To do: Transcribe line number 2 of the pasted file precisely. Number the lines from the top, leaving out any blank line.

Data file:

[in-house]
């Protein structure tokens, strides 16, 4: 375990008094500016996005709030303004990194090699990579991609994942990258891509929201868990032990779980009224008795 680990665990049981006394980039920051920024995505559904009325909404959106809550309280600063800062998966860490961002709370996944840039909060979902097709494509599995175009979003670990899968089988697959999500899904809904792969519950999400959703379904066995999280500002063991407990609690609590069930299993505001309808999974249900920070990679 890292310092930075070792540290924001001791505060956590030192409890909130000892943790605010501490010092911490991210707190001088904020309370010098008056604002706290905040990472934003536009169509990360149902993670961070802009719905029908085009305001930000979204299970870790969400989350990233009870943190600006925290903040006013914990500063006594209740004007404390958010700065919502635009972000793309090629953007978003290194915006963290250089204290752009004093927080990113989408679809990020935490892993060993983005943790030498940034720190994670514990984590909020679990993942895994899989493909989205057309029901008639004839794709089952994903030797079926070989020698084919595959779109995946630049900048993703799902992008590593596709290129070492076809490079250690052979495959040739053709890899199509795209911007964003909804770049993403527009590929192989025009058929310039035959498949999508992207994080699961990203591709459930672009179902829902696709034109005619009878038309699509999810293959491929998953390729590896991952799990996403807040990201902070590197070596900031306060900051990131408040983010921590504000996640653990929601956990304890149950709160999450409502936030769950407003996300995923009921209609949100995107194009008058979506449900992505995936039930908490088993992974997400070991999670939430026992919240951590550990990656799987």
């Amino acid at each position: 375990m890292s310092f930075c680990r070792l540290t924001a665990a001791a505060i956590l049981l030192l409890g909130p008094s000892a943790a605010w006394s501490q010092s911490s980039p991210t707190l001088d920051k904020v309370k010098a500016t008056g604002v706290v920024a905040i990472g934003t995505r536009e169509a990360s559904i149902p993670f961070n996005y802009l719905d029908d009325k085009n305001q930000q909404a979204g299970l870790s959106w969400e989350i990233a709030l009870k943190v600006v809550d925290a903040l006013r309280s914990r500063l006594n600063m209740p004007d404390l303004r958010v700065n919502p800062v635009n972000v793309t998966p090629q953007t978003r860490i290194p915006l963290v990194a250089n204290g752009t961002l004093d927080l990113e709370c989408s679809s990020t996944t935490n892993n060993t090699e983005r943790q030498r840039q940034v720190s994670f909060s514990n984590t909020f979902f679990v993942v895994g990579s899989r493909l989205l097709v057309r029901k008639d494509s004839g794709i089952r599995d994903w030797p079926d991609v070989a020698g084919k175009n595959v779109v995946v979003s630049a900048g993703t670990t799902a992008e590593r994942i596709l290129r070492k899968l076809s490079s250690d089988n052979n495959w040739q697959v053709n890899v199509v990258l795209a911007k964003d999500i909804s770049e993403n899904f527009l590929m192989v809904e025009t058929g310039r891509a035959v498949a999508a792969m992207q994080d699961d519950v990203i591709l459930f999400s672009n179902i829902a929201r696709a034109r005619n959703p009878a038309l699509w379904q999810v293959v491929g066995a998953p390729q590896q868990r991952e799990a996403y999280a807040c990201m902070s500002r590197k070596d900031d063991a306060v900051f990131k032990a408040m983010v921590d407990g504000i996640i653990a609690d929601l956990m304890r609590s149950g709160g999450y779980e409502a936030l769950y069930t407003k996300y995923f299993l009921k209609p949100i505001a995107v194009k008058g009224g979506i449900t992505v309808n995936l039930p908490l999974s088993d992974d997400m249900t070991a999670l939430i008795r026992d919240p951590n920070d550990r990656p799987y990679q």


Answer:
């Protein structure tokens, strides 16, 4: 375990008094500016996005709030303004990194090699990579991609994942990258891509929201868990032990779980009224008795 680990665990049981006394980039920051920024995505559904009325909404959106809550309280600063800062998966860490961002709370996944840039909060979902097709494509599995175009979003670990899968089988697959999500899904809904792969519950999400959703379904066995999280500002063991407990609690609590069930299993505001309808999974249900920070990679 890292310092930075070792540290924001001791505060956590030192409890909130000892943790605010501490010092911490991210707190001088904020309370010098008056604002706290905040990472934003536009169509990360149902993670961070802009719905029908085009305001930000979204299970870790969400989350990233009870943190600006925290903040006013914990500063006594209740004007404390958010700065919502635009972000793309090629953007978003290194915006963290250089204290752009004093927080990113989408679809990020935490892993060993983005943790030498940034720190994670514990984590909020679990993942895994899989493909989205057309029901008639004839794709089952994903030797079926070989020698084919595959779109995946630049900048993703799902992008590593596709290129070492076809490079250690052979495959040739053709890899199509795209911007964003909804770049993403527009590929192989025009058929310039035959498949999508992207994080699961990203591709459930672009179902829902696709034109005619009878038309699509999810293959491929998953390729590896991952799990996403807040990201902070590197070596900031306060900051990131408040983010921590504000996640653990929601956990304890149950709160999450409502936030769950407003996300995923009921209609949100995107194009008058979506449900992505995936039930908490088993992974997400070991999670939430026992919240951590550990990656799987």